Does Your Job Make You Weak at the Knees?

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Millions of people in the UK still work in jobs that require physical, manual labour. Many of the accidents that happen in the workplace can be prevented if employers took the time to consider the health and safety of their employees.

Knee Injury

What Causes Knee Injuries at Work?


Excessive bending of the knees or kneeling for extended periods can wreak havoc on your joints in the future. At the time, you may not be considering the risk, but your employer should be.

Illnesses due to your occupation can be avoided if your employer is conducting their business in accordance with the law. There are a number of people who are at risk of future knee problems such as prepatellar bursitis, commonly referred to as beat knee.

Where Am I at Risk?


We have represented a number of BT engineers who have permanent knee damage that can only be repaired with an operation. Typically, BT engineers spend a lot of time on their knees, working at manholes, in underground areas, by green boxes fixing cables etc. They are required by their jobs to be kneeling to complete their tasks, however, this does not mean their employer should not protect them.

Carpet layers are also at great risk of knee related injuries. To do the job properly, there may be certain tools that you will need to use. To use them correctly, your employer should provide you with training. Carpet layers in particular will have to use a carpet kicker. Use of this equipment can lead to significant knee damage if used without knee-pads, or if the pads you have are in bad condition. If there is an alternative to using this type of equipment and you have existing knee problems, you should speak to your employer to prevent further damage.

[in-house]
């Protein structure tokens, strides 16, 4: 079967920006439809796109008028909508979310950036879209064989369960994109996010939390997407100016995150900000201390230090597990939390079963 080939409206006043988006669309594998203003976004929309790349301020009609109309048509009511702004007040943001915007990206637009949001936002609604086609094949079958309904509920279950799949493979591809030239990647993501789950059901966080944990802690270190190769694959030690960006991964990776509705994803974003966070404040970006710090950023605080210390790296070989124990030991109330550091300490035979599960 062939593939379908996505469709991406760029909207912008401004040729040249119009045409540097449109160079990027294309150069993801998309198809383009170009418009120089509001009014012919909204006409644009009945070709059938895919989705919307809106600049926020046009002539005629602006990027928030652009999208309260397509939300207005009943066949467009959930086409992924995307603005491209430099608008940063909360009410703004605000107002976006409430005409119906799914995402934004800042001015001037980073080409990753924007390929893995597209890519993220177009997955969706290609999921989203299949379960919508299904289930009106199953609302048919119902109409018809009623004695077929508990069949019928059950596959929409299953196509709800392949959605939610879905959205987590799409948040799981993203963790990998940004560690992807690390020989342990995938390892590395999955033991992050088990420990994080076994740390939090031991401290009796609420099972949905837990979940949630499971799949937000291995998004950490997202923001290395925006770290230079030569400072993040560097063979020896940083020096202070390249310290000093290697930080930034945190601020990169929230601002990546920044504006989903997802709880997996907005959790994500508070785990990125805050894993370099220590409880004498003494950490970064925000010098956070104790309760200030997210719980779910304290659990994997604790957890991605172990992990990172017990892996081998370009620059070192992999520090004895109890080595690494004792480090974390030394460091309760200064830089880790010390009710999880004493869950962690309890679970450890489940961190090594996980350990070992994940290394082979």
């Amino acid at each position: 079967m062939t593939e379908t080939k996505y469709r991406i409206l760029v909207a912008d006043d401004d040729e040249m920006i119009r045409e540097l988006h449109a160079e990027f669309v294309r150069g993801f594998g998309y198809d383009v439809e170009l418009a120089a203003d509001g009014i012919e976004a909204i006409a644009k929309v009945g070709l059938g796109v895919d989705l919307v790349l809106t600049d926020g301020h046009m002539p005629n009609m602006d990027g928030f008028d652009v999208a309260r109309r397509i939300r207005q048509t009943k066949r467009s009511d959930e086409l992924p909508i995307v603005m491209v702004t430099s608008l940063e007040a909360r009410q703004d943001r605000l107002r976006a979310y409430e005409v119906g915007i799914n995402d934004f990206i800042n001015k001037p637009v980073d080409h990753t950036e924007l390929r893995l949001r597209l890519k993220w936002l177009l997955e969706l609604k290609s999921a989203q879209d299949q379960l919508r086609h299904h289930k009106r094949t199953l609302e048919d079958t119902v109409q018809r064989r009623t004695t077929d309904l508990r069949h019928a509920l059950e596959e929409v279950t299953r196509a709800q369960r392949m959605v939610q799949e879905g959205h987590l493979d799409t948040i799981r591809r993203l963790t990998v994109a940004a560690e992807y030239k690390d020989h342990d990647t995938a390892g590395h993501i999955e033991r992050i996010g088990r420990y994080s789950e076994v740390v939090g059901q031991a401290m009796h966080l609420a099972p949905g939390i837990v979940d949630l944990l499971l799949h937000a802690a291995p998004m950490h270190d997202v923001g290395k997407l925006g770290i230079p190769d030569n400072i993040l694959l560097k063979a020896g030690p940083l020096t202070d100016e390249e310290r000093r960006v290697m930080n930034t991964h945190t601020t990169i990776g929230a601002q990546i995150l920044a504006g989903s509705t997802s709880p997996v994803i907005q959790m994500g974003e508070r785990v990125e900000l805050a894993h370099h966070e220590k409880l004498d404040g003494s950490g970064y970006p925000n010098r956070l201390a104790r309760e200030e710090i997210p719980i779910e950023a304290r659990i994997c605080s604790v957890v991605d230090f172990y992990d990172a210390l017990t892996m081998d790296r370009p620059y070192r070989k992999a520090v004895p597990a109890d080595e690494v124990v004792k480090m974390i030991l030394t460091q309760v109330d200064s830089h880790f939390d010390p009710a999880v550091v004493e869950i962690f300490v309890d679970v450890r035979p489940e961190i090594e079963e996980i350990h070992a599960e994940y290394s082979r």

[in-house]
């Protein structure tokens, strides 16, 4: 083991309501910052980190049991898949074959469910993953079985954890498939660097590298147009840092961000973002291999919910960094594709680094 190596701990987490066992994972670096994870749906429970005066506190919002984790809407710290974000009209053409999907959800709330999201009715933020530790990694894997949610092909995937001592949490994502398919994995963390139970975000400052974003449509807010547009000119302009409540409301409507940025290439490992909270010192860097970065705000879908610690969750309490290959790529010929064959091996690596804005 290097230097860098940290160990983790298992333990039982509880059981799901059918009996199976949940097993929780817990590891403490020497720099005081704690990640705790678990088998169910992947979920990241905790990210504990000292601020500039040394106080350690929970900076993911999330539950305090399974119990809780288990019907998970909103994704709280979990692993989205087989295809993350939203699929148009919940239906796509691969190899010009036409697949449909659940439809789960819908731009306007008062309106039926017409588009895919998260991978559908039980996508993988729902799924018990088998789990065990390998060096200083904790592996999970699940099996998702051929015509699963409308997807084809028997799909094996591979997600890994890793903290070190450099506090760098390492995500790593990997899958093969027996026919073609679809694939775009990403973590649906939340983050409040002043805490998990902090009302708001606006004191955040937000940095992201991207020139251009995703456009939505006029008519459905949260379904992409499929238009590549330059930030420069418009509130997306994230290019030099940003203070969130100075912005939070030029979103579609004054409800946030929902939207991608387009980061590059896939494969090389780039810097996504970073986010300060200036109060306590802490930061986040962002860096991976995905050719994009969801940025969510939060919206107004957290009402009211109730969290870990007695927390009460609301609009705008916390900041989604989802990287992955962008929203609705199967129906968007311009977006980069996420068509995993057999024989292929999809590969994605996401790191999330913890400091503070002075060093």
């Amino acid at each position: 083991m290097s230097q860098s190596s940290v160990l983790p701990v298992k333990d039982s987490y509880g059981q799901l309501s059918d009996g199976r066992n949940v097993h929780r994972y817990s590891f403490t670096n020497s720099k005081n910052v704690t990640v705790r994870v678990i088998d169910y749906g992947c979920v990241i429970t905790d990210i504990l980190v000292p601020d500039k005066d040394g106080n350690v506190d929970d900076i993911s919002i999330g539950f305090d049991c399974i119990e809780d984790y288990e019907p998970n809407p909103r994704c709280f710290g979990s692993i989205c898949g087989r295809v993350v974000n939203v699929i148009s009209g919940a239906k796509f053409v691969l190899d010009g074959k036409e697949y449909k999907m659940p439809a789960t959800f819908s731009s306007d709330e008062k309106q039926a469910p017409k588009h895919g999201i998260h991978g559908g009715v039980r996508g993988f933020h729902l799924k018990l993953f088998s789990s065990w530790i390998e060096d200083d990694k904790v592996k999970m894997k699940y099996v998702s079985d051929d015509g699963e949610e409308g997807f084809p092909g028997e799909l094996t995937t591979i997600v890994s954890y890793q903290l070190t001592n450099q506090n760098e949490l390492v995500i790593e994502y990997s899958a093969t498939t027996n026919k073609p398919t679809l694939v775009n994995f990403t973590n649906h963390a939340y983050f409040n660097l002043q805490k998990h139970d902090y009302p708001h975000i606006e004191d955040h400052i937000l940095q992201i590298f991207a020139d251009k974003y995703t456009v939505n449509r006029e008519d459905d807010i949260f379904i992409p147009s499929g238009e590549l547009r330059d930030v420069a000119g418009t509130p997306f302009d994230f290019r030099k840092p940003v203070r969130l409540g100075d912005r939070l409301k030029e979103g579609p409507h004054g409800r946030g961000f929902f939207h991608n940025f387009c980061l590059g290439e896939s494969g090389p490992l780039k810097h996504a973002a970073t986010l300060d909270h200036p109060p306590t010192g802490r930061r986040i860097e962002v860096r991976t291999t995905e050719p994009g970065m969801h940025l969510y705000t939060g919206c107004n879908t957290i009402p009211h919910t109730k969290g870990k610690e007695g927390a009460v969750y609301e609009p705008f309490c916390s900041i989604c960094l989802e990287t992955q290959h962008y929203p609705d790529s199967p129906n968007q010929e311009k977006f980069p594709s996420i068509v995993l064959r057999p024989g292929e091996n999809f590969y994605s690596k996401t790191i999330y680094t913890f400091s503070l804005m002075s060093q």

Roofers are also amongst those at risk when it comes to knee damage. They spend their days going up ladders with heavy equipment, putting strain on the knees and then spending a further number of hours kneeling whilst they attach tiles to roofs.

In a lot of these cases, kneeling is unavoidable - it's necessary to get the job done. However, this doesn't mean that your job has to be your downfall. It is the responsibility of your employer to follow health and safety regulations to assure your wellbeing. If they have not done this and put you at risk, you should consider making a claim for industrial illness compensation.

If you have noticed problems with your knees recently after working in the same job for many years, this should not put you off exploring the option of a claim. You have 3 years from the time your doctor diagnosed you with a knee condition. Similarly, if you have only been provided with the proper equipment recently after years without it, this won't necessarily stop you from making a claim either.

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